Other points were raised about a proposed criminal offence for mis-selling. FCA rules are clear and require the responsible sale of products to consumers in a way that is clear, fair and not misleading. The FCA also has powers to take action against firms engaged in authorised business, and is able to prosecute a number of criminal offences. I hope that clarification reassures the hon. Member for Kilmarnock and Loudoun (Cathy Jamieson), who was very explicit in her points. We are very clear on that. It goes without saying that the FCA and the Pensions Regulator will monitor this whole area to ensure that fraudsters do not use the reforms to take advantage of vulnerable people.
 
My hon. Friend the Member for Redcar touched on annuities, as did my hon. Friend the Member for Amber Valley. The Government are clear that annuities will remain the right choice for many at some point during their retirement. We believe that many people will still value the security of an annuity, but that is something that individuals—not the state—should decide. As all contributions have made clear, this is about individual choice and opening up the marketplace. As retirement changes, many people may, for example, opt to buy an annuity later in life, allowing them to benefit from higher annuity rates. It is for individuals to buy products that are best suited to their particular circumstances.
 
In response to my hon. Friend the Member for Redcar—who was firm on the need to get on with this—we understand the scale of the challenge. That is why we have appointed an implementation team in the Treasury for the guidance guarantee, and we are working closely with the industry to ensure that it is ready for April 2015.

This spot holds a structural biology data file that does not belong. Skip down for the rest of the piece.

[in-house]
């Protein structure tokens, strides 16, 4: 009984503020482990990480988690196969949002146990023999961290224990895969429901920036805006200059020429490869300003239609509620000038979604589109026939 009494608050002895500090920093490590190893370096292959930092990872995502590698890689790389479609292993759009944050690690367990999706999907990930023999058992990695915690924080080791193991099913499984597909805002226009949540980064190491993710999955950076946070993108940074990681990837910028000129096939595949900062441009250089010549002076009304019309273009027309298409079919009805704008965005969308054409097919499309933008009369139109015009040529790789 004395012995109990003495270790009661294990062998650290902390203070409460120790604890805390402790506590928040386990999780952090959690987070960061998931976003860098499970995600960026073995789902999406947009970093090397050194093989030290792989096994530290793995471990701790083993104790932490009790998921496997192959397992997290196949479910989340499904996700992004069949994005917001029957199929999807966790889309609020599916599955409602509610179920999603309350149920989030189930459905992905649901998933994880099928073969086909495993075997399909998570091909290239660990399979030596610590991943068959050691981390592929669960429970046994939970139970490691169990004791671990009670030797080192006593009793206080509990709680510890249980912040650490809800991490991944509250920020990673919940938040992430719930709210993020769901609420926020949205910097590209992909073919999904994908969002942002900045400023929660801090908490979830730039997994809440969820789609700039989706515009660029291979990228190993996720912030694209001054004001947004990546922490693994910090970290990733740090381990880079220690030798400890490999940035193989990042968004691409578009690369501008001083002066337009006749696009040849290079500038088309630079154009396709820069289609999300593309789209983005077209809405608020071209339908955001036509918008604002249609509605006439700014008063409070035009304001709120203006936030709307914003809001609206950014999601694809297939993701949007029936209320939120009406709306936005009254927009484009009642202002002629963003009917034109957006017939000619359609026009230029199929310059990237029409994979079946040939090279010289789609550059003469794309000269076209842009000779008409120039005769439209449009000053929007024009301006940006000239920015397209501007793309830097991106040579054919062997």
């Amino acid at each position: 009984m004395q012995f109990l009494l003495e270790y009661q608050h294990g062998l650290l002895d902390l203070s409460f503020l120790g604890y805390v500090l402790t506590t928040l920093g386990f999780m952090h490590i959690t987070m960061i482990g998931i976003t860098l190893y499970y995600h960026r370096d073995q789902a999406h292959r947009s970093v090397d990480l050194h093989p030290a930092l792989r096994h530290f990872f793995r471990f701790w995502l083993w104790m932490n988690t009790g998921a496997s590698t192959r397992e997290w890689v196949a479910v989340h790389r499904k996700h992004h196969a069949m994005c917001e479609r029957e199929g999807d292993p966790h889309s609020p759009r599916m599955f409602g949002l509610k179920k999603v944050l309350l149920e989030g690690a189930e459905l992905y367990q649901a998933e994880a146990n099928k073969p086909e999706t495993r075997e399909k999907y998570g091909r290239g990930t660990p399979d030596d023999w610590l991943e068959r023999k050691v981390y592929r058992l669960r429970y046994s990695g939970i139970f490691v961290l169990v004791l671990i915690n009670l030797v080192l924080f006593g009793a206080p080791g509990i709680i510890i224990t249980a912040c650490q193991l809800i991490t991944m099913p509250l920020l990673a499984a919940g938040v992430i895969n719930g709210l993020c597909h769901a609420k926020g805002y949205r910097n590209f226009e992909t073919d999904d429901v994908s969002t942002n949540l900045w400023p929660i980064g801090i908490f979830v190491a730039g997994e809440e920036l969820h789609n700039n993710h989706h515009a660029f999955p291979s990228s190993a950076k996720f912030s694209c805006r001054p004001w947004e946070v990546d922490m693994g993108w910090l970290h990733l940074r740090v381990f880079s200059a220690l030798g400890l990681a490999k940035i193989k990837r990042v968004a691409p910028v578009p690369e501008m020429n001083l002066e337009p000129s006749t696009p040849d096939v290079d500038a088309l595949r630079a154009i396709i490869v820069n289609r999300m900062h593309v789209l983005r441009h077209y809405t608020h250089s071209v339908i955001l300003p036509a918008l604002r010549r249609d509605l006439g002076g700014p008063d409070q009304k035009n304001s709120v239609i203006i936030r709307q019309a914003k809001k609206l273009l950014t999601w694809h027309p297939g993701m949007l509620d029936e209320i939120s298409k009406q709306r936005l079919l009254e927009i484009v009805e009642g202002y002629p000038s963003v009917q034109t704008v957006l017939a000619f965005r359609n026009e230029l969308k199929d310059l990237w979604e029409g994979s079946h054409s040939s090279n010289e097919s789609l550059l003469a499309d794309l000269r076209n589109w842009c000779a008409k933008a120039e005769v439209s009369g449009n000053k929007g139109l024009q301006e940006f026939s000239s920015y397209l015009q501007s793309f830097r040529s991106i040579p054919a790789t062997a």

Finally, the risk of people spending all their money at once was briefly mentioned. I would like to reiterate that the Government believe that people who have worked hard all their lives should have the freedom to decide how to use their savings and, importantly, should be trusted to do so. The Government do not dictate how people should spend their money generally, so why should it be any different when it comes to their pension savings?
 
I am grateful to have had the opportunity to explain the issues that have arisen today. We have had a good debate and look forward to more in Committee. A number of important points have been raised. I think all hon. Members have sensed that the main issue is the principle of empowerment and allowing individuals to make choices that are right for them, especially when they come to assess their pensions. The Bill is about choice and it will make that choice possible. I commend it to the House.